Well, we were going to keep the suspense up for another day, but we have to share. The picture in the last post is a parked fire engine. Parked right outside our house. You don't see the ambulance that is also parked outside our house. Nothing to worry about, so don't get your heart rate up.
Late Sunday night there was a storm with a LOT of wind and a LOT of rain. Bethany and I were watching a bit of TV before we went to sleep. Beth said that she smelled smoke. I retorted that her nose was broken, and kept on lounging in true pre-Labor Day fashion.
And then I started to smell something funny, too. It smelled just like a campfire. I inquired if Beth's feet had been washed with soap lately, and she didn't reply. Plus Beth's feet don't smell like they're on fire usually, so... We sniffed around and thought that the smell was coming from the basement area. Our basement is unfinished, and all concrete-y, not very combustible. But, the smell was definitely stronger in the basement than upstairs. (Don't worry Scott, your stuff is still safely tucked away under your drop cloths.)
We couldn't see anything smoking or on fire, and did the rounds of the inside of our house a few times. Nothing.
So, we decided to get the right people involved -- we called the police. Yep. And they sent the fire department as well as an ambulance just in case something exciting was actually happening. We could hear the sirens coming even though I distinctly remember telling the dispatcher on the other end of the phone line that nothing was on fire. The big, noisy trucks with the flashing lights drove past our house, down to the end of the street (we live on one end of Pumpkin Patch Drive) and started backing up to find the right house. Bethany called our next door neighbors to try to mitigate the panic and inevitable heart attack that would follow. I flagged the fire truck down and the crew unloaded in full regalia -- oxygen tanks, fire axes, etc.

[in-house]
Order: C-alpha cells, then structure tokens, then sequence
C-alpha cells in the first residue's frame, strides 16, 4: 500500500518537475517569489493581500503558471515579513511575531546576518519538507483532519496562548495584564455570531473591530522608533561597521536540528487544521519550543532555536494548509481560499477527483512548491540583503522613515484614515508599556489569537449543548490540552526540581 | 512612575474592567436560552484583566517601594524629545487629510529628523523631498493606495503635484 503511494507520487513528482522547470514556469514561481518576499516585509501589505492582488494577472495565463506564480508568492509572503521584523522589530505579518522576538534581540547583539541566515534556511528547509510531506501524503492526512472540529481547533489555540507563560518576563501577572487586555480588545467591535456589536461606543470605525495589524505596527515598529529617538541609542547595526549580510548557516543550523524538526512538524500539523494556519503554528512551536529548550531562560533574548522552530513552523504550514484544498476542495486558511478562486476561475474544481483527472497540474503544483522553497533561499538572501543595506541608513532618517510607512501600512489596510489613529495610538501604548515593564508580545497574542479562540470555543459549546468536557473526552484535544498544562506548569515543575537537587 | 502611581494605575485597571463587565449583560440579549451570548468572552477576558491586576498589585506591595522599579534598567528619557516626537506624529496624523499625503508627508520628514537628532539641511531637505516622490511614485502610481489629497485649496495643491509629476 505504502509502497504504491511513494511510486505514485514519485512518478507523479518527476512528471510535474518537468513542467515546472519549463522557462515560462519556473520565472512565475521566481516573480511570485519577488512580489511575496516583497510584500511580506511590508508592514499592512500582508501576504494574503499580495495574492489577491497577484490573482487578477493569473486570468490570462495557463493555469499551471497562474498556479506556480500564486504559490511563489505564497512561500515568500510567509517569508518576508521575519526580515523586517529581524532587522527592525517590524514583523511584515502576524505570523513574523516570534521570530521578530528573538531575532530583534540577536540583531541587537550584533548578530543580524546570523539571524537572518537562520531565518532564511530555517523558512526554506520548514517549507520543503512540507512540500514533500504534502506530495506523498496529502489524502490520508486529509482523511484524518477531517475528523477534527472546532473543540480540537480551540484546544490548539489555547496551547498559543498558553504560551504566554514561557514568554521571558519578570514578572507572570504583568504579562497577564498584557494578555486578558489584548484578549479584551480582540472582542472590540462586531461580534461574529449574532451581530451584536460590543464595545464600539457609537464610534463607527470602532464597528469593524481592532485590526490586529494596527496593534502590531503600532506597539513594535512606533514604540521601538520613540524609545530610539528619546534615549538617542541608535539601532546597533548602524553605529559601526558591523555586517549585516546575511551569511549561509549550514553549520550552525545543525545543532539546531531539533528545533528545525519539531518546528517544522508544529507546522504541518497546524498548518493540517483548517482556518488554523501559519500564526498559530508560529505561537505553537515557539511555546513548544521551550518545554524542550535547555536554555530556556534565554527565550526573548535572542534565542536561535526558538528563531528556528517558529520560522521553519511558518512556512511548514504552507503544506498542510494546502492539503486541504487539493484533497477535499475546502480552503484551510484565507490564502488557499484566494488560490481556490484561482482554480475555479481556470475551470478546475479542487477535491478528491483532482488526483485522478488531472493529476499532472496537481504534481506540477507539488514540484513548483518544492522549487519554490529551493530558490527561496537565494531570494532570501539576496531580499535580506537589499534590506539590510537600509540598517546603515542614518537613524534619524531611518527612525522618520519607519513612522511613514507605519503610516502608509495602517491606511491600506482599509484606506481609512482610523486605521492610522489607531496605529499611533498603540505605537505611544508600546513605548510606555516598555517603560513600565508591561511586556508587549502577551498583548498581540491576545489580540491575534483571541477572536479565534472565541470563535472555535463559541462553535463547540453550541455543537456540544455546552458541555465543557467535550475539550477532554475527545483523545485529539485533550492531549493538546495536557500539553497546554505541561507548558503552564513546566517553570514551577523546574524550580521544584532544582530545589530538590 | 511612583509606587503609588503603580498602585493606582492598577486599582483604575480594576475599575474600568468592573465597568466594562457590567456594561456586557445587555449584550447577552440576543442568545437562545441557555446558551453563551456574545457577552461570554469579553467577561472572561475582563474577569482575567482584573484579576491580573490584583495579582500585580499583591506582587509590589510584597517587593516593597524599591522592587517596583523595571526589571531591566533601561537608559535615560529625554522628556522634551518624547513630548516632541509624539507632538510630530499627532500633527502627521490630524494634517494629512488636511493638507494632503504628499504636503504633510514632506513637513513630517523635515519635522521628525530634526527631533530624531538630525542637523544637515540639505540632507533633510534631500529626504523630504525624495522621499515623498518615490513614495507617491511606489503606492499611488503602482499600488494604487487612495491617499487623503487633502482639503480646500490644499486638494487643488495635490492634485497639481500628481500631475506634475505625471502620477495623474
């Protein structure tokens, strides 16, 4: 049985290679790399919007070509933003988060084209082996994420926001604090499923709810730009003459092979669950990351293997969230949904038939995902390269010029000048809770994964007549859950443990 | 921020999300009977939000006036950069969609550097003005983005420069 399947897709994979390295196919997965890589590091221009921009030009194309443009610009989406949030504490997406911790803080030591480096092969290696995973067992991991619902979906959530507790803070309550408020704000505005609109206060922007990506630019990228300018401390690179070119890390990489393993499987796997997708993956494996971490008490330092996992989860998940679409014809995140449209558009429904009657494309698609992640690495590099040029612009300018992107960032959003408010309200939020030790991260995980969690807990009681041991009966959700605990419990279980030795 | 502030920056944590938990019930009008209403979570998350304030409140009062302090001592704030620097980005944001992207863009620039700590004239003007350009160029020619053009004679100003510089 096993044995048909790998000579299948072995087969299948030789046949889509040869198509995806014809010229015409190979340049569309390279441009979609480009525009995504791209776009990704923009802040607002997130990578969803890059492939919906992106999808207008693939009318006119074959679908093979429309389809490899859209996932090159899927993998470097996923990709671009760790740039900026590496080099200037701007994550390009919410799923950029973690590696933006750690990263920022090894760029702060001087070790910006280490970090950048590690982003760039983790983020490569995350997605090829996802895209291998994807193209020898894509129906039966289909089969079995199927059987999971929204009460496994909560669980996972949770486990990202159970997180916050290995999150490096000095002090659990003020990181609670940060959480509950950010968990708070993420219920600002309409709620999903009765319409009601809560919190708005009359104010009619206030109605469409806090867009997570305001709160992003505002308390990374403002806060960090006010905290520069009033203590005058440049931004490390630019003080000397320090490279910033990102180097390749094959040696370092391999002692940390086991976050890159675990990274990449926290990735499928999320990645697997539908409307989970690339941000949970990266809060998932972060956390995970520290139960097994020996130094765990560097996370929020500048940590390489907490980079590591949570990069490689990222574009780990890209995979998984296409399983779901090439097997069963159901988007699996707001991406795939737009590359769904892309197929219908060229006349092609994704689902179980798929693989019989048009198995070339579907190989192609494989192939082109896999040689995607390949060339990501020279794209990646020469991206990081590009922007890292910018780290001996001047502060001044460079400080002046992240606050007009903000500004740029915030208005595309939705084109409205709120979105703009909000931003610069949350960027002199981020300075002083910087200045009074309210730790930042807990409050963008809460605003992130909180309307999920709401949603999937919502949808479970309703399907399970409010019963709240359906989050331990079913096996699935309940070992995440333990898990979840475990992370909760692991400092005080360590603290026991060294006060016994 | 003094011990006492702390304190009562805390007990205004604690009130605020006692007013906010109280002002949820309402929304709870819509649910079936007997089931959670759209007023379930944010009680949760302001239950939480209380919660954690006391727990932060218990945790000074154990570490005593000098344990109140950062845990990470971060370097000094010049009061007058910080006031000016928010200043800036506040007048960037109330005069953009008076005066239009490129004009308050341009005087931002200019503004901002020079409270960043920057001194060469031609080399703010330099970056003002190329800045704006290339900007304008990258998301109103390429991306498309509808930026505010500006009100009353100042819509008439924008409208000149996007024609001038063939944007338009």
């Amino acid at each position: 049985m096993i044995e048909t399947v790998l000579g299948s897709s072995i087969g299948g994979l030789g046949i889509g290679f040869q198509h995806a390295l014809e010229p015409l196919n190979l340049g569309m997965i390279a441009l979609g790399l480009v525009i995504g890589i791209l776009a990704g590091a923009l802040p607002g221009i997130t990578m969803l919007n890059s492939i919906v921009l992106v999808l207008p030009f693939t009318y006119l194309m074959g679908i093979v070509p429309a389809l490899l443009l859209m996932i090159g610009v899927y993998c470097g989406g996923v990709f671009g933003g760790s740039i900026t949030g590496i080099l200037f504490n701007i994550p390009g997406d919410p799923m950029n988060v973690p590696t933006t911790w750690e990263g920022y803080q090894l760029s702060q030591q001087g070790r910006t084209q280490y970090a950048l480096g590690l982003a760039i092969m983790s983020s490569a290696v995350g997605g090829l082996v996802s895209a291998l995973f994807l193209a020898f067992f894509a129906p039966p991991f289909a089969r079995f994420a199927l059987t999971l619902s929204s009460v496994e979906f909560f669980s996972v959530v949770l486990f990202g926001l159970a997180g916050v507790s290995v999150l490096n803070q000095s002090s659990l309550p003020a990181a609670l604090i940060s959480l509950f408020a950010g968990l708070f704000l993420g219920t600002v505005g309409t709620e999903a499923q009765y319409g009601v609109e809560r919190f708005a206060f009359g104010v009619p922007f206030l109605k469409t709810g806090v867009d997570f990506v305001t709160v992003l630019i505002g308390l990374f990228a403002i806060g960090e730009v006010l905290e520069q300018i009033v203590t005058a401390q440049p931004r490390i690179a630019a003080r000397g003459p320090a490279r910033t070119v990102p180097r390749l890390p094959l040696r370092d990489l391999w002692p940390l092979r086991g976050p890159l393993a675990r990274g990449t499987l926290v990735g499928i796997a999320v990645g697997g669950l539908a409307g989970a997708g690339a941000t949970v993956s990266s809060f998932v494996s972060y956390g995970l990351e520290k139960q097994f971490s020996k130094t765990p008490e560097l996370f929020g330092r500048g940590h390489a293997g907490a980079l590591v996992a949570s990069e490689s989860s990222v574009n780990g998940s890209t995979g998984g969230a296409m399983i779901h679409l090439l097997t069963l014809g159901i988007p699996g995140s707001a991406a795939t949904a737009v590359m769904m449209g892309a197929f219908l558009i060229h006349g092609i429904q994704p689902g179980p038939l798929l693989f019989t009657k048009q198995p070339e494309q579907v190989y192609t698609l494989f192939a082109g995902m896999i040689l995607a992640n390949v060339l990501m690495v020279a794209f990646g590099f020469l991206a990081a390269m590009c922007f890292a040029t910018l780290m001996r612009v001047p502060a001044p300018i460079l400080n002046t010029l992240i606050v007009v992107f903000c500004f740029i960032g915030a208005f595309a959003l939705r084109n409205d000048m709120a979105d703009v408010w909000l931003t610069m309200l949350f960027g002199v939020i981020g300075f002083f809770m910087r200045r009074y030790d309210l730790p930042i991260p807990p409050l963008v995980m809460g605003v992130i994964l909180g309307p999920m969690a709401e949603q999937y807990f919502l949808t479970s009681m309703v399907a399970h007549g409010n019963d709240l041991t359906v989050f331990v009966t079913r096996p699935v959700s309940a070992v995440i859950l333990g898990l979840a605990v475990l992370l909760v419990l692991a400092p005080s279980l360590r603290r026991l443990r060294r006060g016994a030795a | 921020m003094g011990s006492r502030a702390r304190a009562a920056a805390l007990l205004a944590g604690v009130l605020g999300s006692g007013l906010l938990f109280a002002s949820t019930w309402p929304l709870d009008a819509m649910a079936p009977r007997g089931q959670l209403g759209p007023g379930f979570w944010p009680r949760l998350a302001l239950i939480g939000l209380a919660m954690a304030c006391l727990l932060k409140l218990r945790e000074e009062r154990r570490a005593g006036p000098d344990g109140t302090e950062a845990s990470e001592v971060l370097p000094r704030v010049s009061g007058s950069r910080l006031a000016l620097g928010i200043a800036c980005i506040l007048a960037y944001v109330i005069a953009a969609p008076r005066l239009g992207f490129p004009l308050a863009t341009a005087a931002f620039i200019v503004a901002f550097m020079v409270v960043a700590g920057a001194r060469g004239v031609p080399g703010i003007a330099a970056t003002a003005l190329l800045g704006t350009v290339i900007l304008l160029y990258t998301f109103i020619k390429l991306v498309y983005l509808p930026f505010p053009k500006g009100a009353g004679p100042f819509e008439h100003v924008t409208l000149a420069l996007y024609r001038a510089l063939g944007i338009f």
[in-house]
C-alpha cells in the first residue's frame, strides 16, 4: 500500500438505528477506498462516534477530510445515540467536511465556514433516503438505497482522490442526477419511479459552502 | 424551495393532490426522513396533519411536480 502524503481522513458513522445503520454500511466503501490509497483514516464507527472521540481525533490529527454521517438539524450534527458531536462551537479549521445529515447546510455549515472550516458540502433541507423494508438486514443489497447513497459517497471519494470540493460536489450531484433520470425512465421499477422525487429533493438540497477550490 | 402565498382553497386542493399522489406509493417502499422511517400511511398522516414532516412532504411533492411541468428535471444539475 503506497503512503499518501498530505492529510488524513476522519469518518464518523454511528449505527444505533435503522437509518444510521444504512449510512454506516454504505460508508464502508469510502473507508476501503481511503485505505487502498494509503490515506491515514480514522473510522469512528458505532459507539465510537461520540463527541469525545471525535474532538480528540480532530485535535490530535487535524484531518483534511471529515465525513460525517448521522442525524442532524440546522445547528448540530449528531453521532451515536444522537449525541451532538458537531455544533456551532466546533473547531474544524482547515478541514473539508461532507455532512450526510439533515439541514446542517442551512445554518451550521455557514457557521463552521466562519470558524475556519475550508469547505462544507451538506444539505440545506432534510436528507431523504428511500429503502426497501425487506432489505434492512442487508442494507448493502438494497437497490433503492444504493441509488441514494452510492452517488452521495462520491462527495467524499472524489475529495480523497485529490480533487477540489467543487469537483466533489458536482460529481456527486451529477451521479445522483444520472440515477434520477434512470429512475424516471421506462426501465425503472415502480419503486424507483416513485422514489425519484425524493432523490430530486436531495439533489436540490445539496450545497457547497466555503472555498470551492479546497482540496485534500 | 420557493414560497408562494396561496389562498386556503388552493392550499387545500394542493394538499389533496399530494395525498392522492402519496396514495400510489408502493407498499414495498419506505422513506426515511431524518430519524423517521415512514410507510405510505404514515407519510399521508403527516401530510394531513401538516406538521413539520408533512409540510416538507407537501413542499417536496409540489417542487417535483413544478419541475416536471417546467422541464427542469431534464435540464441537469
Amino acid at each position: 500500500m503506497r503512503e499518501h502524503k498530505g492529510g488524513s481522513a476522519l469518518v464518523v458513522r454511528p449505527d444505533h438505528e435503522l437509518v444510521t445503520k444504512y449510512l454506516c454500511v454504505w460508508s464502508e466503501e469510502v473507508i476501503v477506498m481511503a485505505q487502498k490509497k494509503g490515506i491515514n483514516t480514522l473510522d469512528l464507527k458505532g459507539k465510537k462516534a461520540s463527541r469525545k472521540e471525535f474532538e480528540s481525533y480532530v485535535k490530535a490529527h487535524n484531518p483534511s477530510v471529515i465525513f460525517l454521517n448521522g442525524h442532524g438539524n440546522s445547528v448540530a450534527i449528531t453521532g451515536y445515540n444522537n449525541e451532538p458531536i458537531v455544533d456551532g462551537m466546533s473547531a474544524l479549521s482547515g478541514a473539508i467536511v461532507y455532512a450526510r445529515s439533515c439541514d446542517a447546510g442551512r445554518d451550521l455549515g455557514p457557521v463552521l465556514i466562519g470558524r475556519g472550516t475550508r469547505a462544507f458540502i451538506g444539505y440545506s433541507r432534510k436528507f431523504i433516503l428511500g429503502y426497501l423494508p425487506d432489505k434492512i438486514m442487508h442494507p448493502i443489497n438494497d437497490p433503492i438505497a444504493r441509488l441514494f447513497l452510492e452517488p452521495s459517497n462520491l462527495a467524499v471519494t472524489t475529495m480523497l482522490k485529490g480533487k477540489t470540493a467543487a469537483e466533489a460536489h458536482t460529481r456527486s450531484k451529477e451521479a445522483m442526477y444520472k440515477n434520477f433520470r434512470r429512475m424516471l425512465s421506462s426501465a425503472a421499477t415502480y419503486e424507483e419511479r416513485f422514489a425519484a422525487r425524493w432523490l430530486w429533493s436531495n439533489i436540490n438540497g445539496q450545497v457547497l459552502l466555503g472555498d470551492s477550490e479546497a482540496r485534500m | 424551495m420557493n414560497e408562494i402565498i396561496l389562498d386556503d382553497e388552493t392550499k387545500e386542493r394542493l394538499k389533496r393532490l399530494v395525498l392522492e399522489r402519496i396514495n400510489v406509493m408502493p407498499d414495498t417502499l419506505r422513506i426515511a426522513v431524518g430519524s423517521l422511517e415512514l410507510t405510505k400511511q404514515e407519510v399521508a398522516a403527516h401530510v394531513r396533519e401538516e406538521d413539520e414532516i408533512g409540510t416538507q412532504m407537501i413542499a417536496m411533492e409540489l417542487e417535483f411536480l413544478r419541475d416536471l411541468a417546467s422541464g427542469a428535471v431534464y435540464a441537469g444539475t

To make a long story slightly shorter, the fire crew (in full fire gear, mind you) swept our house from top to bottom, inside and out, to find the source of the woodsy smell that we though was coming from our basement. And the best part? With 3 firemen in full gear walking around our house, the basement, the attic -- it didn't wake the kids!
Well, they smelled it, but they couldn't come up with anything more than Beth and I had. So they went back to their firehouse and commenced to play poker and smoke cigars. Probably not. Beth says that the firemen were "hunky". and more than likely, they went back to the firehouse and commenced watching "My Turn on Earth". It IS Utah, after all.
And with the firemen's assurance that our house was in no apparent danger, we went to sleep.
Then Monday, we made the last post, still not knowing what had caused the smell, but having an experience to share.
Fast forward to today (Tuesday), and I came home from work early because Norm, whom I car pool with each day to work, was having some severe allergies and went home early from work. My family was gone to the in laws in Sandy, so I strolled around the grounds to see how many of my newly spread wood chips had blown into my neighbors' planter beds during the weekend storms. More than a few.
Sorry for the length of this post. I should write a novel.
In the course of my inspection, I found this:
This is just under the eave of our deck, right next to the house. That's an electrical transformer that plugs into the outside power outlet, some wire, and a joiner (can't think of the real term just now) right in the middle of the charred area. These components used to run the landscaping lights in the southwest portion of our yard. What I imagine happened is that with the heavy rain, the joiner/junction got wet enough that it shorted out and super-heated the wire coming from the transformer to the joiner. An electrical fire erupted around the wire, and was then put out by the continuing rain. Here are some more photos that show more of the damaged components.
As the photos show, the wiring was charred right into the transformer box and just past the joiner thing. I'm not sure whether the transformer box is still functional. Those things that I'm holding are some of the wiring that is fused with the wood chips it was on and what's left of the joiner that was in the middle of the charred, burned area by the house.
Before the firemen were at our house, the fire must have gone out. Plus, with it dark, wet everywhere, and windy, you wouldn't see this spot at all.
Now you know what almost went down Sunday night. As my mother would say, we thank our lucky stars that we have a house that isn't black, smoky and mostly open air.